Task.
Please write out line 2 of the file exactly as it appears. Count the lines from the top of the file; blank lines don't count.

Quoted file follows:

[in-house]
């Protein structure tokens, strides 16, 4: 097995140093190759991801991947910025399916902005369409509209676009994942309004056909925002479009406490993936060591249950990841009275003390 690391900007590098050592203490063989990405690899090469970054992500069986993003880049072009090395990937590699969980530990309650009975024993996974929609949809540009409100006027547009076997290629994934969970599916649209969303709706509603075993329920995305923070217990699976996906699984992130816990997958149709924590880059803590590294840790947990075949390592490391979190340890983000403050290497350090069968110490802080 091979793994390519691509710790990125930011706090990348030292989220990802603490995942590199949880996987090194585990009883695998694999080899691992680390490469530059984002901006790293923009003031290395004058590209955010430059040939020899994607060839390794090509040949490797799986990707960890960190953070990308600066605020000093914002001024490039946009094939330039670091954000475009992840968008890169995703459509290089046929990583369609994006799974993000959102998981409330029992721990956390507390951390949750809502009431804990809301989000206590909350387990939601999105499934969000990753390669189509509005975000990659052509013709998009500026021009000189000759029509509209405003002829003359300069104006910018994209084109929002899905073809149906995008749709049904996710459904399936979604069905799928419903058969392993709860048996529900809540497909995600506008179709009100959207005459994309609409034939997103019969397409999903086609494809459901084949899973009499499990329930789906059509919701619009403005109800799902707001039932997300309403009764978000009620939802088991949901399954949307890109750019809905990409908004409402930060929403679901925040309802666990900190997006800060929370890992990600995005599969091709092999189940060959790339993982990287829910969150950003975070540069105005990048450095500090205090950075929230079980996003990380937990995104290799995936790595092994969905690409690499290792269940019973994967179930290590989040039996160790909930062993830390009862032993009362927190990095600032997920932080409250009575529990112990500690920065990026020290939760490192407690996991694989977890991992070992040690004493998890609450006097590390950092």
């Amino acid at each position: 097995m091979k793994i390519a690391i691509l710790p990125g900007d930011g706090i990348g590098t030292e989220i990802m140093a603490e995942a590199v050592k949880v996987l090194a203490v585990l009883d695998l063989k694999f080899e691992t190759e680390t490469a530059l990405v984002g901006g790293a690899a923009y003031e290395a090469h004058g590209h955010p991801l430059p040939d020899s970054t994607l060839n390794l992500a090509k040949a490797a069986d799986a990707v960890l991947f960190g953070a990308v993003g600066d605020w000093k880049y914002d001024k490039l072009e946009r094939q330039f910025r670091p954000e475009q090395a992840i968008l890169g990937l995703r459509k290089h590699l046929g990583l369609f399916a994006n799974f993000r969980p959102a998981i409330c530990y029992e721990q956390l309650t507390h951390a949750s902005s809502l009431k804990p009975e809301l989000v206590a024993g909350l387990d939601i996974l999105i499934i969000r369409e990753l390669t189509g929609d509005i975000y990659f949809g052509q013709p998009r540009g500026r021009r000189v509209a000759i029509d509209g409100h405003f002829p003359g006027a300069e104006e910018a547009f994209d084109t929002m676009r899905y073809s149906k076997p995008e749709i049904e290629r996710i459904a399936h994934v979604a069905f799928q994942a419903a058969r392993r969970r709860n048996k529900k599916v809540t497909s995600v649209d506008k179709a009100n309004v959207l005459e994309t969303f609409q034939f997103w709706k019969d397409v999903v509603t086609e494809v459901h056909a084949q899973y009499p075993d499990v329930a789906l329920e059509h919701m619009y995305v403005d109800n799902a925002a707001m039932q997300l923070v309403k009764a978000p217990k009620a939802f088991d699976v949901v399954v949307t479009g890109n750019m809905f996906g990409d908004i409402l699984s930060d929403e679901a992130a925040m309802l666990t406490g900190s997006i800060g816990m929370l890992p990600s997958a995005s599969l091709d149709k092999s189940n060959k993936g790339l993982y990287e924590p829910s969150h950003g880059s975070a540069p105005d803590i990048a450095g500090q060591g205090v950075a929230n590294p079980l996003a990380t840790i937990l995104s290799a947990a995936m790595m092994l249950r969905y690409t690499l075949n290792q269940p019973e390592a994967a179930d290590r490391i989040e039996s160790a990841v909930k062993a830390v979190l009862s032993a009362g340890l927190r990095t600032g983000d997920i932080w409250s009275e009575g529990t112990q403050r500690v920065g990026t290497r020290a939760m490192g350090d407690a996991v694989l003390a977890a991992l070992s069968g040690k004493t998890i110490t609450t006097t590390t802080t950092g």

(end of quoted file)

């Protein structure tokens, strides 16, 4: 097995140093190759991801991947910025399916902005369409509209676009994942309004056909925002479009406490993936060591249950990841009275003390 690391900007590098050592203490063989990405690899090469970054992500069986993003880049072009090395990937590699969980530990309650009975024993996974929609949809540009409100006027547009076997290629994934969970599916649209969303709706509603075993329920995305923070217990699976996906699984992130816990997958149709924590880059803590590294840790947990075949390592490391979190340890983000403050290497350090069968110490802080 091979793994390519691509710790990125930011706090990348030292989220990802603490995942590199949880996987090194585990009883695998694999080899691992680390490469530059984002901006790293923009003031290395004058590209955010430059040939020899994607060839390794090509040949490797799986990707960890960190953070990308600066605020000093914002001024490039946009094939330039670091954000475009992840968008890169995703459509290089046929990583369609994006799974993000959102998981409330029992721990956390507390951390949750809502009431804990809301989000206590909350387990939601999105499934969000990753390669189509509005975000990659052509013709998009500026021009000189000759029509509209405003002829003359300069104006910018994209084109929002899905073809149906995008749709049904996710459904399936979604069905799928419903058969392993709860048996529900809540497909995600506008179709009100959207005459994309609409034939997103019969397409999903086609494809459901084949899973009499499990329930789906059509919701619009403005109800799902707001039932997300309403009764978000009620939802088991949901399954949307890109750019809905990409908004409402930060929403679901925040309802666990900190997006800060929370890992990600995005599969091709092999189940060959790339993982990287829910969150950003975070540069105005990048450095500090205090950075929230079980996003990380937990995104290799995936790595092994969905690409690499290792269940019973994967179930290590989040039996160790909930062993830390009862032993009362927190990095600032997920932080409250009575529990112990500690920065990026020290939760490192407690996991694989977890991992070992040690004493998890609450006097590390950092």